SRINAGAR, India (AFP) - Most of Indian Kashmir was under curfew on Sunday to prevent protests marking the first anniversary of the hanging of a local separatist, which fuelled anger last year in the already tense region.
Shops and other businesses were shut and traffic was light in the main city of Srinagar and other towns, as a result of the curfew and after separatist groups called a strike across the region to mark the anniversary.
Mohammed Afzal Guru, a Kashmiri Muslim, was executed on Feb 9 last year and buried inside a prison in Delhi after being convicted over a deadly raid on the Indian parliament in 2001 that left ten people dead.
Guru always insisted he was innocent and protesters in Kashmir have often accused the police of framing him.
Fearing the anniversary will reignite protests, the authorities have shut down mobile Internet services in major populated areas, and thousands of police and paramilitary forces were patrolling most roads, said a senior police officer, who spoke to AFP on condition of anonymity.
"We were told by patrolling police officers in the morning to remain inside," Mr Abdul Hafeez, a resident of Srinagar, also told AFP.
Political groups opposed to Indian rule in the Himalayan region have called for a three-day strike beginning Sunday to press their demand for the return of Guru's remains to his family.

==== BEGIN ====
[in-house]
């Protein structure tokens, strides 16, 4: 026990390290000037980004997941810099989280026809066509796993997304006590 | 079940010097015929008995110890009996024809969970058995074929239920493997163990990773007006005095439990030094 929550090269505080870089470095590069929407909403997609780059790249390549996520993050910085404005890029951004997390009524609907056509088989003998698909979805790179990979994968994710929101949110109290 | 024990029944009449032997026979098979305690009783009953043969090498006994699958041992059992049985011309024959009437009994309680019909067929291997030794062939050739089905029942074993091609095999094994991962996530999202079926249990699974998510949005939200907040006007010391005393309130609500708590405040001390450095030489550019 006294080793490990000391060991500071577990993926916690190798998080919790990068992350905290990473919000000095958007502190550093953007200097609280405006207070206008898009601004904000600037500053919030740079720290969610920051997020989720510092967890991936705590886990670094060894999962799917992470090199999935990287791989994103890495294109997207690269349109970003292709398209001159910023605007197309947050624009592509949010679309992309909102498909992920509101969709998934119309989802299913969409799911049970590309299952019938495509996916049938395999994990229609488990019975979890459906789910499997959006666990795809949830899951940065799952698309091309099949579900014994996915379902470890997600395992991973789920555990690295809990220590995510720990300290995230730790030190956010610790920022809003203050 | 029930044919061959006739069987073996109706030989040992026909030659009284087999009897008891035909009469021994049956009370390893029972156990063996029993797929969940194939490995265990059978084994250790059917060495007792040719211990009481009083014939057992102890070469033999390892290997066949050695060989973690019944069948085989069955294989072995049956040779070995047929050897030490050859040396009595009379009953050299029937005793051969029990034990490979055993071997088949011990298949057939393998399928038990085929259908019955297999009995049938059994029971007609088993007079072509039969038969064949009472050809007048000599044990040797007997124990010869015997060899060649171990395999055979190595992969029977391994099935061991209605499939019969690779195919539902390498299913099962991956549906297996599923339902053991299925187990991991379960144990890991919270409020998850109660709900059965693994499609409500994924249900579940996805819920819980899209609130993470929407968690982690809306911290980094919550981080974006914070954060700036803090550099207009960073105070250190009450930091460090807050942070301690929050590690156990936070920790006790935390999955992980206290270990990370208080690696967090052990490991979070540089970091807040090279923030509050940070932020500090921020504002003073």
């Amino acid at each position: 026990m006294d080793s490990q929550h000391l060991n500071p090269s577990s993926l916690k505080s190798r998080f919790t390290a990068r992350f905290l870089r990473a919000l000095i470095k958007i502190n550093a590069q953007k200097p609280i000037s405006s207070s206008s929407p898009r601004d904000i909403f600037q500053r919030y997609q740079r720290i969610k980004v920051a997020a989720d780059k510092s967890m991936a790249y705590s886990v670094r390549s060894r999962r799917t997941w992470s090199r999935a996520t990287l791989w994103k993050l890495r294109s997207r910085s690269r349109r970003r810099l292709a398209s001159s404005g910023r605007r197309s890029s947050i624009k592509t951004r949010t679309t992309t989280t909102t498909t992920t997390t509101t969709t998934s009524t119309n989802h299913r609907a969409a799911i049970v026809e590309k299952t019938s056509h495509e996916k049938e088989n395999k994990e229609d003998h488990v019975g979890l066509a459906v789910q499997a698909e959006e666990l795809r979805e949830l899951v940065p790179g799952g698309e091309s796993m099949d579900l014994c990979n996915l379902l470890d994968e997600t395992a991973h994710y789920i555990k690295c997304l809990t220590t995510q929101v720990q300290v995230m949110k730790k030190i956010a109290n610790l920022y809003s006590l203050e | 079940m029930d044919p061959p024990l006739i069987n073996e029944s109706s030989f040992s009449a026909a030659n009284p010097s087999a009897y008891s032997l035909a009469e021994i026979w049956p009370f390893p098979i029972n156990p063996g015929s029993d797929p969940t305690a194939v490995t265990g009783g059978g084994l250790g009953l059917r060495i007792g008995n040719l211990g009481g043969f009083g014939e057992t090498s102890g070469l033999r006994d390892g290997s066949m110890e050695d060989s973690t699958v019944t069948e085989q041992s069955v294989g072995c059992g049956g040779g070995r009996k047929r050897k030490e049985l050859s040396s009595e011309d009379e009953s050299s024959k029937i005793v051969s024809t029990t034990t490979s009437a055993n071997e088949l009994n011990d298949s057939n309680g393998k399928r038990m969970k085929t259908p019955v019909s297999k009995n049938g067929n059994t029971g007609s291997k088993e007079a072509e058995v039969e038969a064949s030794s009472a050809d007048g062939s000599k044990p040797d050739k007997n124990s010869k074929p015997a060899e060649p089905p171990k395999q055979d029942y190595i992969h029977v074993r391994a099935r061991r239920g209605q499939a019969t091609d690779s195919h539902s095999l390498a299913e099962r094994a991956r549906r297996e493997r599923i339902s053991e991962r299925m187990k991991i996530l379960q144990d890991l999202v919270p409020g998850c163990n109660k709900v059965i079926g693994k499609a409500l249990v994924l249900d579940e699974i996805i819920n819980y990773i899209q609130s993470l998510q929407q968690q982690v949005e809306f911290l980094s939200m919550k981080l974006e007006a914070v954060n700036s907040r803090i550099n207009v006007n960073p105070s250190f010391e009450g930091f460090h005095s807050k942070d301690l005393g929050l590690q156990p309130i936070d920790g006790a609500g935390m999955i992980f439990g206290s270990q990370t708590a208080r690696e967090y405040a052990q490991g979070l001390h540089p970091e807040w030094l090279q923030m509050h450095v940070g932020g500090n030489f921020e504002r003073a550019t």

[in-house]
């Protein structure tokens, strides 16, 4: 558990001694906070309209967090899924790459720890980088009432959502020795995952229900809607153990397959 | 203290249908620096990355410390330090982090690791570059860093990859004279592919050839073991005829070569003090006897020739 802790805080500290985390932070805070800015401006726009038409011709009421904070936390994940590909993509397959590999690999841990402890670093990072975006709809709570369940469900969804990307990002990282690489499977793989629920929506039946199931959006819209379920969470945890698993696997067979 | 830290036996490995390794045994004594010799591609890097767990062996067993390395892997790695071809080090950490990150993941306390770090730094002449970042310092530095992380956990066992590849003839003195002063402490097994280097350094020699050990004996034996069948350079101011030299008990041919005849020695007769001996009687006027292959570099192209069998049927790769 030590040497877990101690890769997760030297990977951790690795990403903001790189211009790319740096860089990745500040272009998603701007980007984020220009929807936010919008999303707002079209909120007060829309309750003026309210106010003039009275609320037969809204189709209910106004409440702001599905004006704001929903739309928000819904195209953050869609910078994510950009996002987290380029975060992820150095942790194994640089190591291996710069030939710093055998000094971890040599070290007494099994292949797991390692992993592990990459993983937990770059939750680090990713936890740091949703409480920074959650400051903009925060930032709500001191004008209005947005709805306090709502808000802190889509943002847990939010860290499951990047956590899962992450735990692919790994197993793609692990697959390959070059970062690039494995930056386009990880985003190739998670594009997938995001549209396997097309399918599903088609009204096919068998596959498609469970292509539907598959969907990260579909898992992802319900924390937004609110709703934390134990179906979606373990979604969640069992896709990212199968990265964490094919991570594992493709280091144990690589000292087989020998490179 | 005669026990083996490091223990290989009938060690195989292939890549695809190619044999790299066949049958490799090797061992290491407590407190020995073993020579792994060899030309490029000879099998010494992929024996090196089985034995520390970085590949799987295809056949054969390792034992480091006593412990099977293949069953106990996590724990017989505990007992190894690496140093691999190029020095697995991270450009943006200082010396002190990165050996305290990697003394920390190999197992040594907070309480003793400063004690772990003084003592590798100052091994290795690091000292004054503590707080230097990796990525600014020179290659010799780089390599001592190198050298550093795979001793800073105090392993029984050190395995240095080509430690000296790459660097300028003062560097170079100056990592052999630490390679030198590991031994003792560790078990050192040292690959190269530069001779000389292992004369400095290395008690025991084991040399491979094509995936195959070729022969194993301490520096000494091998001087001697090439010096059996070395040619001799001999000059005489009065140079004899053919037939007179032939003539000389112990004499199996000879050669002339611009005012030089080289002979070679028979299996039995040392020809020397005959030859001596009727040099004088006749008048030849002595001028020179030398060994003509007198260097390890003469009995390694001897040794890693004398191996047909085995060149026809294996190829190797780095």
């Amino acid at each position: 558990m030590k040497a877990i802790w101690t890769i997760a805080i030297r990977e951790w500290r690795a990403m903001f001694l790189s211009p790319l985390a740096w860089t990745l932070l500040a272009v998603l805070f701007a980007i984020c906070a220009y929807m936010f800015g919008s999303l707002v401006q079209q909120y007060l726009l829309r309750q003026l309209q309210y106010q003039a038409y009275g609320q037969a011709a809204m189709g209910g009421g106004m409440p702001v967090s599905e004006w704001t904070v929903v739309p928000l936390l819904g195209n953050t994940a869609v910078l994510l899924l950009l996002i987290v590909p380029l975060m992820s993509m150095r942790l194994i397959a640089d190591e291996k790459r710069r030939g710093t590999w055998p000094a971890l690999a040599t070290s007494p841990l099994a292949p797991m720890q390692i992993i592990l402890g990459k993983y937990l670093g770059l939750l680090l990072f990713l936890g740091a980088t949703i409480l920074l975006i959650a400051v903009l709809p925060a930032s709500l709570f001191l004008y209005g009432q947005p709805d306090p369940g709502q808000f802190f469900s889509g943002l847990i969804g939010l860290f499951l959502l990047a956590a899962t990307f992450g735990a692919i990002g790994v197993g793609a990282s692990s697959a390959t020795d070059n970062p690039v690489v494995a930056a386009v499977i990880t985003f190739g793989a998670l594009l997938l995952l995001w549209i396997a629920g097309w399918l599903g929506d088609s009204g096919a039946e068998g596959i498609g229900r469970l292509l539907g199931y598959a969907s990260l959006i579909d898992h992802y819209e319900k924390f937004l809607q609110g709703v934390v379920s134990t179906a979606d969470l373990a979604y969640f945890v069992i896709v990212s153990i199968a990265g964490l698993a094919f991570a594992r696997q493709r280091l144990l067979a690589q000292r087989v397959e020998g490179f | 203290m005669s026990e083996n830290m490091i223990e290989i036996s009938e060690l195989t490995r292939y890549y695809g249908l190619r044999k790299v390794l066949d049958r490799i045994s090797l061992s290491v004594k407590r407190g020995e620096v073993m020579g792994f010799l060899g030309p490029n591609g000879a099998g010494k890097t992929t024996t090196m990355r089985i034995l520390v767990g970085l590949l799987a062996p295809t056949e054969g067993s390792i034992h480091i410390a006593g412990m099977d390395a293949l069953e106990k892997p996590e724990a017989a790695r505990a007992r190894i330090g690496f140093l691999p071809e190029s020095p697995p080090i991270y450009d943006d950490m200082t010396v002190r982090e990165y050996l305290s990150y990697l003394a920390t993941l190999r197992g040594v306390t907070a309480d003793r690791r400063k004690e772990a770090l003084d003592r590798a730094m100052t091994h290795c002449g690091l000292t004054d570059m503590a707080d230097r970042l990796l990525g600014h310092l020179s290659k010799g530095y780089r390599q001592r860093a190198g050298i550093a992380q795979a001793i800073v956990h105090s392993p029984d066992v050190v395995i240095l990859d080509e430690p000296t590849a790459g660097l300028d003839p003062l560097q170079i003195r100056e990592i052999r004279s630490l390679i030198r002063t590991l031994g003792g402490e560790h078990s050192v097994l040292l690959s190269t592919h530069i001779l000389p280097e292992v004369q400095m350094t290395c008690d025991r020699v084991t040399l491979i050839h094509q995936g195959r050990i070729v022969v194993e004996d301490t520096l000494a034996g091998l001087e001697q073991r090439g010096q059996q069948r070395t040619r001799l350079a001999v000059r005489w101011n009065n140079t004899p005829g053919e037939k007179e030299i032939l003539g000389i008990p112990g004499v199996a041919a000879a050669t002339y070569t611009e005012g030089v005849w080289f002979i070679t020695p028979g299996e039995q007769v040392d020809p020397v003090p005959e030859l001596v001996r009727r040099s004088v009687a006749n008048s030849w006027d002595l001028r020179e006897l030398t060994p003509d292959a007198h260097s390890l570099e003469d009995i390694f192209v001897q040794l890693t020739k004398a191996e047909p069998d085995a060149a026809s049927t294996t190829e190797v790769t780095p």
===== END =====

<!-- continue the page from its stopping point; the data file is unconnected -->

Groups have also demanded the return of the remains of Maqbool Bhat, a founder of the Jammu Kashmir Liberation Front (JKLF), from the same prison.
The Feb 11, 1984 anniversary of the hanging of Bhat is usually marked by attempts to organise large rallies and a general strike.
Police detained JKLF leader Yasin Malik when he and a few dozen supporters defied restrictions and tried to stage a protest near the main square in Srinagar, said senior police superintendent Amit Kumar.
"He (Malik) has been taken into preventive custody," Kumar said, adding that independent lawmaker Abdul Rashid was also briefly detained as he tried to lead a protest march elsewhere in Srinagar.
Kashmir is divided between India and Pakistan and claimed by both.
About a dozen rebel groups have been fighting Indian forces since 1989 for independence or for merger of the territory with Pakistan. The fighting has left tens of thousands, mostly civilians, dead.
Ahead of the anniversary of Guru's execution, the Indian police detained more than 200 activists from across the Kashmir valley, according to separatists and a police officer.
Most separatist leaders were detained in different police stations and the top ones restricted to their houses to prevent them from leading protests, the officer said on condition of anonymity.